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Is Marvel's Moon Girl And Devil Dinosaur Canon To The MCU?

With how far the Marvel Cinematic Universe has expanded since its inception, it's getting harder to keep up with which Marvel projects are canon to the franchise, and which aren't. Not only is there a massive list of films and TV shows to take note of, but multiverse-centric adventures like "Spider-Man: No Way Home" have retroactively added legacy films like 2002's "Spider-Man" and 2018's "Venom" into the canon. As such, some fans may be wondering whether the Disney Channel animated series "Moon Girl and Devil Dinosaur" falls somewhere into that very same continuity, and where it sits in the MCU timeline if it does.

As it currently stands, "Moon Girl and Devil Dinosaur" is not part of the MCU and instead takes place within its own standalone canon. However, there is a possibility that it could be folded into the greater MCU continuity eventually. As mentioned prior, some legacy Marvel content has been confirmed to take place on parallel Earths to the MCU, and it's possible that Moon Girl's universe could collide with Earth-199999 during yet another multiversal escapade. Even animated properties like "Spider-Man: Across the Spider-Verse" have forged ties with the MCU, so there's every chance that a similar crossover could happen in the future.

Moon Girl draws inspiration from another Marvel movie

"Moon Girl and Devil Dinosaur" may not be canon to the MCU — or any other strand of Marvel canon, for that matter — but that doesn't mean it exists completely in a vacuum. In fact, the creators of the show were partially inspired by 2018's "Spider-Man: Into the Spider-Verse," which similarly employed a comic-book-brought-to-life style. "'Spider-Verse' was inspirational in opening the doors to being more creative and risk-taking and pushing the envelope of design in music and animation," series showrunner Steve Loter told Deadline. "We were looking and asking ourselves, 'How can we do that? How can we do our own Spider-Verse?' But not copying it, we wanted to put our own flag in the sand, and we also wanted to do it on a TV budget."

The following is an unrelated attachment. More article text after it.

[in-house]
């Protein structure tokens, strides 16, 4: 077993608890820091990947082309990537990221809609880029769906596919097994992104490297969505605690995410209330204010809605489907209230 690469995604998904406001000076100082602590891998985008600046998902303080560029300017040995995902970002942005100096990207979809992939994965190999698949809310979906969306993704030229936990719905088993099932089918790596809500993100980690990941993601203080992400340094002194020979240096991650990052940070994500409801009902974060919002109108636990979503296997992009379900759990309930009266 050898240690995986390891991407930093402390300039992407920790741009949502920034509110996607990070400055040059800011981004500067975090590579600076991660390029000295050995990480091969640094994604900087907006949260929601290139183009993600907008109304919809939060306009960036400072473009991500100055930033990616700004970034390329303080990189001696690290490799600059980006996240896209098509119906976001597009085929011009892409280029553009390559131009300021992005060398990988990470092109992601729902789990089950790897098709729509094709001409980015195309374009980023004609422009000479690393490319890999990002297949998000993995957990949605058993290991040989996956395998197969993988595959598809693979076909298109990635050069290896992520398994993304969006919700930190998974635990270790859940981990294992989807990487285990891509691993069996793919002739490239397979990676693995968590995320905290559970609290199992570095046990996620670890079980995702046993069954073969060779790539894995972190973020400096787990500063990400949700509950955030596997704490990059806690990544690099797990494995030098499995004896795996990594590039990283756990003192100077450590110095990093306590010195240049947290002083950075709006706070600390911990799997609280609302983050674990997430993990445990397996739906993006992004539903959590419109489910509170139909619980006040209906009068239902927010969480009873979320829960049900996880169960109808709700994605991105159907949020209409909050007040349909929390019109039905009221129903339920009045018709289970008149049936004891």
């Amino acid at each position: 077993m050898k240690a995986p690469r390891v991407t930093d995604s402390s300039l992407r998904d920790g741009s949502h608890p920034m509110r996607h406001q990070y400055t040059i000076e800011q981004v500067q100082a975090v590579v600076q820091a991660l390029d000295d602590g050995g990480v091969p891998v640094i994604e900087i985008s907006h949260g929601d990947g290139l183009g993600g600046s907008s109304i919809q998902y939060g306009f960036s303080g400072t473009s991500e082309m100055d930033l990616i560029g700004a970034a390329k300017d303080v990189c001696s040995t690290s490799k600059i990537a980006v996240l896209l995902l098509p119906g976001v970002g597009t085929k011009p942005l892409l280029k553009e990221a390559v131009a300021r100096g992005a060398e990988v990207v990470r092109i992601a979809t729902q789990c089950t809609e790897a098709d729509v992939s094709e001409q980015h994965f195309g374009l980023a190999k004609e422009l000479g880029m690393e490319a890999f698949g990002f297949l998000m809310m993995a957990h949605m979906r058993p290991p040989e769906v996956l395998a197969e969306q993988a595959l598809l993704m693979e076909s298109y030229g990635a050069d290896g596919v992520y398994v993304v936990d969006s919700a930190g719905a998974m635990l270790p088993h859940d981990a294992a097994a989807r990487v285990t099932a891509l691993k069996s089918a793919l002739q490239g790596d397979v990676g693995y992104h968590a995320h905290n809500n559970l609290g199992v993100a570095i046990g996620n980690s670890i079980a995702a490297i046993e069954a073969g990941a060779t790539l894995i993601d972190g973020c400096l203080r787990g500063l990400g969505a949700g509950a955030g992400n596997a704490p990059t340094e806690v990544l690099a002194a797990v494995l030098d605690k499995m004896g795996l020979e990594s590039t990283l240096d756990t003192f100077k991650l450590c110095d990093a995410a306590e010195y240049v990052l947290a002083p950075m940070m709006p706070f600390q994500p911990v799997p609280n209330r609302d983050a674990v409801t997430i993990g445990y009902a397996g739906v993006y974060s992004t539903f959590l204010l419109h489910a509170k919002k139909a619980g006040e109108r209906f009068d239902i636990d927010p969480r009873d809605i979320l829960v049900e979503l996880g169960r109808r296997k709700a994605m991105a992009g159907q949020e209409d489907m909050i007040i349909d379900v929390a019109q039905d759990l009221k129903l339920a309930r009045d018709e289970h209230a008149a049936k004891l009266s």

The result of Loter and the rest of the team's creative process was a series that mirrors the vivid visuals of the 2018 animated Spidey flick, but also draws from styles like graffiti and pop art to form its own unique identity. "We think those styles marry each other, not compete against each other," supervising producer Rodney Clouden explained. "And then with the animation style, you have a combination of the zippy and poppy, and then you'll have moments where you need to focus on the dialogue or the danger of the situation, and we slow it down, and it's a little bit more fluid."